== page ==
noun, plural cha·ris·ma·ta [kuh-riz-muh-tuh] /kəˈrɪz mə tə/.
Origin of charisma
Examples from the Web for charisma
The charisma and brand of the artist itself becomes a kind of furniture.Sneer and Clothing in Miami: Inside The $3 Billion Woodstock of Contemporary Art|Jay Michaelson|December 6, 2014|DAILY BEAST
Dostum was a natural soldier and a good leader whose troops admired his charisma and tough military approach.The Warlord Who Defines Afghanistan: An Excerpt From Bruce Riedel’s ’What We Won’|Bruce Riedel|July 27, 2014|DAILY BEAST
Successful politicians seek to marry a triumvirate of charisma, certitude, and leadership.
Her charisma was too much, too overshadowing for the Royal model as it exists even now.
The French press dubbed Hidalgo “the discreet one,” or chided her lack of charisma.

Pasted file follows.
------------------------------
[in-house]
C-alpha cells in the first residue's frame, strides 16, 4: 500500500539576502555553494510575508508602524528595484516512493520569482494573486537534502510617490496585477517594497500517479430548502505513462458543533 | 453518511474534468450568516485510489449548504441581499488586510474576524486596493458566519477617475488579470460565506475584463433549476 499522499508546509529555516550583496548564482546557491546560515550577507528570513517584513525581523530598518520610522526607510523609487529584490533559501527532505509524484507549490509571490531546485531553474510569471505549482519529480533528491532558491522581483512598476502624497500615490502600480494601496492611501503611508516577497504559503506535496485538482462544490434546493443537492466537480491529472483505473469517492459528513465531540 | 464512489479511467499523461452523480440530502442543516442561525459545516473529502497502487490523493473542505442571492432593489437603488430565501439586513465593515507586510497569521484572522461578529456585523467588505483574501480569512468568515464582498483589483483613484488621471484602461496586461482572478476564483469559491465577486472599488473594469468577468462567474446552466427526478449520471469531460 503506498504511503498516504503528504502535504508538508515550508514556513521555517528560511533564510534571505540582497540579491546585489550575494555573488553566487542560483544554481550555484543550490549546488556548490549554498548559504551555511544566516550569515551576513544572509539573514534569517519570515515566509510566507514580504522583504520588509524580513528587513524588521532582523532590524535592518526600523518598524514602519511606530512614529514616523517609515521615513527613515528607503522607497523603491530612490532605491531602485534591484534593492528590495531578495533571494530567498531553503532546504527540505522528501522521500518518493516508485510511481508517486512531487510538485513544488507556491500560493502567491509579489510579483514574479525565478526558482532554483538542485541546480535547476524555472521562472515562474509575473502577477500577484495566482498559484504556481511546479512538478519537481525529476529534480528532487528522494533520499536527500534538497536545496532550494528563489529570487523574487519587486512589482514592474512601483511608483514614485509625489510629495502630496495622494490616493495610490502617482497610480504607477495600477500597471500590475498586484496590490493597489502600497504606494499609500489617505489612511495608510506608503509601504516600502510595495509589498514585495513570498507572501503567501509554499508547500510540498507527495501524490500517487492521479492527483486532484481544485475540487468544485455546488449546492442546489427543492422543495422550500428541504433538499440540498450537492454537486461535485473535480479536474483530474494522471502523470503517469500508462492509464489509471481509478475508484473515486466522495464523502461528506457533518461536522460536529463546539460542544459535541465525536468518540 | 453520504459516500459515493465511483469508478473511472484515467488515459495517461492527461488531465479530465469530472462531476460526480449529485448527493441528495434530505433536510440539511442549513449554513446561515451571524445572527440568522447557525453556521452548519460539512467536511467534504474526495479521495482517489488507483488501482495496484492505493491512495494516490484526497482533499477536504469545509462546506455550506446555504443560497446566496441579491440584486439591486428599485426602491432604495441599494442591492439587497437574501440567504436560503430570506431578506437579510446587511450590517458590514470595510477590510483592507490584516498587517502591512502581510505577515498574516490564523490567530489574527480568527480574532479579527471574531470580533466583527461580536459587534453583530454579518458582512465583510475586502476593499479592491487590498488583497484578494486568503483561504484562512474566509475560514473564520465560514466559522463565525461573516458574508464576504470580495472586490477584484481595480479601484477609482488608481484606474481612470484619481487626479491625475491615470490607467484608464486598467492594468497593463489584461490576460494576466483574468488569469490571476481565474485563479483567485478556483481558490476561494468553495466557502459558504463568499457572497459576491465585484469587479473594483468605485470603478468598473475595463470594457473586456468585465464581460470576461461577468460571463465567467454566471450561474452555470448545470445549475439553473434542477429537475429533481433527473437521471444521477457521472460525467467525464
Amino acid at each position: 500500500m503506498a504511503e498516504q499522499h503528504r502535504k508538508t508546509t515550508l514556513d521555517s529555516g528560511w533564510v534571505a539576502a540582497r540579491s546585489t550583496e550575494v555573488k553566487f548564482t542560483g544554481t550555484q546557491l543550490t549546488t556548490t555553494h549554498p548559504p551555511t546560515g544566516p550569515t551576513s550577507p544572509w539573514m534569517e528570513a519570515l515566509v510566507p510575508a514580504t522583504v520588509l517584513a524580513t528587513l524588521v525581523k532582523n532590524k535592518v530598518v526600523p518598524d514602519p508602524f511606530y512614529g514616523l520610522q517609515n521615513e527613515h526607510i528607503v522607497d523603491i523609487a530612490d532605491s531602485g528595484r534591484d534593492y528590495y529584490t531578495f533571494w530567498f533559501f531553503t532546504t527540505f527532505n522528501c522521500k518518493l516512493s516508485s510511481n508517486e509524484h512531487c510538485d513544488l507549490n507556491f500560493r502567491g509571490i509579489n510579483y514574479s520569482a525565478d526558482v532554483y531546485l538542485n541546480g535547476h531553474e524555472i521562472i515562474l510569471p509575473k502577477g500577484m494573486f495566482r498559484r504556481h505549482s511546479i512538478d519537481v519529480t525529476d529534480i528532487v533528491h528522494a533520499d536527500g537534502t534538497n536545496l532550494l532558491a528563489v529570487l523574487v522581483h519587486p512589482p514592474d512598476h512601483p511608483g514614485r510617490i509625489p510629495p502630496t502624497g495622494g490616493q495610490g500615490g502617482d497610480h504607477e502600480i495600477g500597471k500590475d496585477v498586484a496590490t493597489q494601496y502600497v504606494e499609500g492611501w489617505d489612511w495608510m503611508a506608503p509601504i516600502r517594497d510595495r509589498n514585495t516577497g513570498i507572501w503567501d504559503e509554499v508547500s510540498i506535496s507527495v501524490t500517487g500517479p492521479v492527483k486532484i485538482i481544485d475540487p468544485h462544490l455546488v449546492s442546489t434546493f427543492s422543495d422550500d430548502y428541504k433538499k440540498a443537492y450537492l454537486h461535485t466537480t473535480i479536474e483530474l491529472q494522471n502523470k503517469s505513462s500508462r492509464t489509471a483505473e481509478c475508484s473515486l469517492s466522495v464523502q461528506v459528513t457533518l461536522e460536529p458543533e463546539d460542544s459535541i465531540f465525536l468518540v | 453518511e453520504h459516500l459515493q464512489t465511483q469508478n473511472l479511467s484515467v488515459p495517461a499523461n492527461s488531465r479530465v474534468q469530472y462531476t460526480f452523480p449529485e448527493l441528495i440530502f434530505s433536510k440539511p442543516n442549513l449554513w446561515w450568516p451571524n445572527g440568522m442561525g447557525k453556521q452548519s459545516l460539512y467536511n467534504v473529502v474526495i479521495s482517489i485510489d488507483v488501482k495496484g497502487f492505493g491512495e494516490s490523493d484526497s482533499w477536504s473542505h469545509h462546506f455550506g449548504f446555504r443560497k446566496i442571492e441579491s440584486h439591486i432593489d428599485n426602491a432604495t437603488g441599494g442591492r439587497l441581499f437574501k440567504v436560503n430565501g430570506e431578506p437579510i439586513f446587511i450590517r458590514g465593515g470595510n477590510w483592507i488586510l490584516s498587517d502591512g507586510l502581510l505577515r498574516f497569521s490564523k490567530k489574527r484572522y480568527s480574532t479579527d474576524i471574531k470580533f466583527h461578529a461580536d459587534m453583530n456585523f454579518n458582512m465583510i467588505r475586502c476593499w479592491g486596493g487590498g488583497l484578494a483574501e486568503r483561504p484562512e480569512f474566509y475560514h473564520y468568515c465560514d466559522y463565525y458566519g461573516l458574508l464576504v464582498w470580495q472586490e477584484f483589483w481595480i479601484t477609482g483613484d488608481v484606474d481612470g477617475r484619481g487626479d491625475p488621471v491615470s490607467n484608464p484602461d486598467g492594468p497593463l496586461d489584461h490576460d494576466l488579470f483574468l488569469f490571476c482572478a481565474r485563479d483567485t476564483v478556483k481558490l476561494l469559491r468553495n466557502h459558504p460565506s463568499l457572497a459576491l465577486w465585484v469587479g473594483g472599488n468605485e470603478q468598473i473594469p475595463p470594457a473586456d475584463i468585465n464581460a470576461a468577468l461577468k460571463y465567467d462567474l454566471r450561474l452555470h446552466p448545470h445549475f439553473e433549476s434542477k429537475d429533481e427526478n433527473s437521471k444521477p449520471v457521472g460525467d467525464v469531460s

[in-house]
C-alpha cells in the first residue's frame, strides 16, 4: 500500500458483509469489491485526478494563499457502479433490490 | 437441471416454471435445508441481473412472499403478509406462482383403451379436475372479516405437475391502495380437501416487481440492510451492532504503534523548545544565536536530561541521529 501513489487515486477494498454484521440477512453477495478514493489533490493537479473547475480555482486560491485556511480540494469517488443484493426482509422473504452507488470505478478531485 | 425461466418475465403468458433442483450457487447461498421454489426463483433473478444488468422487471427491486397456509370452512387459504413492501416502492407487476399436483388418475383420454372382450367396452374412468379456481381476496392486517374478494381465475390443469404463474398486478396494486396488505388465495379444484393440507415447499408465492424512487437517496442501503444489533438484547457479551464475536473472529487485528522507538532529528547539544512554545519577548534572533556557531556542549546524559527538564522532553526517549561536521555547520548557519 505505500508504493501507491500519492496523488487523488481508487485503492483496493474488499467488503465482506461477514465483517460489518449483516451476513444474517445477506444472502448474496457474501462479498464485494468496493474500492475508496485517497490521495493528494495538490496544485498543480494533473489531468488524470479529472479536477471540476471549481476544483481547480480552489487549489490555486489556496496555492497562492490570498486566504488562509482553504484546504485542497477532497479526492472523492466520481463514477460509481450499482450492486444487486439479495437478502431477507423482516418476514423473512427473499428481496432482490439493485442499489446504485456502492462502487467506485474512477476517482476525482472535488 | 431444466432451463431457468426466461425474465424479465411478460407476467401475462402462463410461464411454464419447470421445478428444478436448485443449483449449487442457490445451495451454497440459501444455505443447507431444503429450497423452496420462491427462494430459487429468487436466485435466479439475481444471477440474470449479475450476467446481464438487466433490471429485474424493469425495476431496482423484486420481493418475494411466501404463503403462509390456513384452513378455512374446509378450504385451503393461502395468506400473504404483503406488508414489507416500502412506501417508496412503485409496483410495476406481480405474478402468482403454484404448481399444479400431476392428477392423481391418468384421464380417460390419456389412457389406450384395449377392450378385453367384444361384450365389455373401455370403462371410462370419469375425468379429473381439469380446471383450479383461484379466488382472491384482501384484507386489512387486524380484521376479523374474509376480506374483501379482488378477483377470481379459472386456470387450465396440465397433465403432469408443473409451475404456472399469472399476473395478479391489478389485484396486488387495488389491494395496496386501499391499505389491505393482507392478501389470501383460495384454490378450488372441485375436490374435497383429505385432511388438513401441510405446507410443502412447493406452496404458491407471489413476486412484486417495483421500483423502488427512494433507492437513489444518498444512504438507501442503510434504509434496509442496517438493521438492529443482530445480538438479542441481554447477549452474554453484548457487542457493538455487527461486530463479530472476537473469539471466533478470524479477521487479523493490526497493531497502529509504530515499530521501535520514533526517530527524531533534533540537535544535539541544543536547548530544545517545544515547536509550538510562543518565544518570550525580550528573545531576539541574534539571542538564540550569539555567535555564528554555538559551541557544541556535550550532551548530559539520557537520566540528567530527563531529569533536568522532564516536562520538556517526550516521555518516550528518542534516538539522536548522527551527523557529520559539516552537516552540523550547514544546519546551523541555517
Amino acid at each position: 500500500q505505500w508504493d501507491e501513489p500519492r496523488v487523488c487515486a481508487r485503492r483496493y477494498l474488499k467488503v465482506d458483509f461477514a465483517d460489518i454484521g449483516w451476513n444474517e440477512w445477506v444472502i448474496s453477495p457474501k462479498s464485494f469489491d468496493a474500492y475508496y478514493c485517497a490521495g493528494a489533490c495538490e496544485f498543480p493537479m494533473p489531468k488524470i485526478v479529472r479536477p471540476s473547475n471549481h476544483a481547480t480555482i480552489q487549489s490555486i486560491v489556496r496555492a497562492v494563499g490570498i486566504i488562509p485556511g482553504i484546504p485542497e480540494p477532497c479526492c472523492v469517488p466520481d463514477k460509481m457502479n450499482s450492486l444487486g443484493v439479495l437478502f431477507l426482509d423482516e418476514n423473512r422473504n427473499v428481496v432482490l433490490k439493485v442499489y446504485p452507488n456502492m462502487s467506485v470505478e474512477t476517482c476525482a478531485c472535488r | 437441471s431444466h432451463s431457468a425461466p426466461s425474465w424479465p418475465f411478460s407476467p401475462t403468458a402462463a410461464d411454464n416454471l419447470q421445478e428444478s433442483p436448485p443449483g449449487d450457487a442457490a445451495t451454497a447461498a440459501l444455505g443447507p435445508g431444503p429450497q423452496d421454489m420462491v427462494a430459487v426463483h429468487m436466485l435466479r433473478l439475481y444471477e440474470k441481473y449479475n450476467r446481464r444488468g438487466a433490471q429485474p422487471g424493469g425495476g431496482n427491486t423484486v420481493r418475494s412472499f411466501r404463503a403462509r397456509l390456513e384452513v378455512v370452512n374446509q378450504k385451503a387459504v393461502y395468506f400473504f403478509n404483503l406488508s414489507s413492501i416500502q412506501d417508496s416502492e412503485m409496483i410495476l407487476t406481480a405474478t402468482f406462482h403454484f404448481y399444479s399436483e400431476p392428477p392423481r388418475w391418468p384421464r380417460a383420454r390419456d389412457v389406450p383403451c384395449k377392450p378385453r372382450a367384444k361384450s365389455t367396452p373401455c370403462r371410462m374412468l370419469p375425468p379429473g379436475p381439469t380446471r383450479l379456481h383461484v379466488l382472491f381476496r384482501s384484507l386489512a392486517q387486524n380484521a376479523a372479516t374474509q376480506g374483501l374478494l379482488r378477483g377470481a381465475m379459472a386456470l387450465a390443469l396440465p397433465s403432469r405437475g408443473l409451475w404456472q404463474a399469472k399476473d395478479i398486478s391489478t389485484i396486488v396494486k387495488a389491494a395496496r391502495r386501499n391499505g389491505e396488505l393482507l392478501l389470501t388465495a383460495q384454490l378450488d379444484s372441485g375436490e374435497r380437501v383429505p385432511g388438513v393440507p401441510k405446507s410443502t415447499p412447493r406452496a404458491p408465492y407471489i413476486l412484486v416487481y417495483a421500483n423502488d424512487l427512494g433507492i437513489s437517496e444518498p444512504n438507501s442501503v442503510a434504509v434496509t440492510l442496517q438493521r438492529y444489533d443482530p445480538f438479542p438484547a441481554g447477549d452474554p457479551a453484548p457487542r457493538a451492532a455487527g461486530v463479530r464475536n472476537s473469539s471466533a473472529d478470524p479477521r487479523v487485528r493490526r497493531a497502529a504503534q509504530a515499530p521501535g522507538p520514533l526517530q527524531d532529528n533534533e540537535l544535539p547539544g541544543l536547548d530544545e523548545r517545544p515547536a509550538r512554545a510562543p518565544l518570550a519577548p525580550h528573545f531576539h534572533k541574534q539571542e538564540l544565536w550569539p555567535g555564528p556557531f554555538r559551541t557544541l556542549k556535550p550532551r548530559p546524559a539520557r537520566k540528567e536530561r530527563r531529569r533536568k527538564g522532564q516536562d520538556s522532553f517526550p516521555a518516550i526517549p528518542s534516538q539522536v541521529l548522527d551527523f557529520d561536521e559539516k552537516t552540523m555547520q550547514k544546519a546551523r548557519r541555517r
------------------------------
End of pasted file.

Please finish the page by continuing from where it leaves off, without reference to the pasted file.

She really had a lot of charisma -- you didn't want to laugh at her, you just wanted to laugh with her.Little Brother|Cory Doctorow
British Dictionary definitions for charisma
Word Origin for charisma
Word Origin and History for charisma
"gift of leadership, power of authority," c.1930, from German, used in this sense by Max Weber (1864-1920) in "Wirtschaft u. Gesellschaft" (1922), from Greek kharisma "favor, divine gift," from kharizesthai "to show favor to," from kharis "grace, beauty, kindness" (Charis was the name of one of the three attendants of Aphrodite) related to khairein "to rejoice at," from PIE root *gher- "to desire, like" (see hortatory). More mundane sense of "personal charm" recorded by 1959.
Earlier, the word had been used in English with a sense of "grace, talent from God" (1875), directly from Latinized Greek; and in the form charism (plural charismata) it is attested with this sense in English from 1640s. Middle English, meanwhile, had karisme "spiritual gift, divine grace" (c.1500).
Culture definitions for charisma
Extraordinary power and appeal of personality; natural ability to inspire a large following.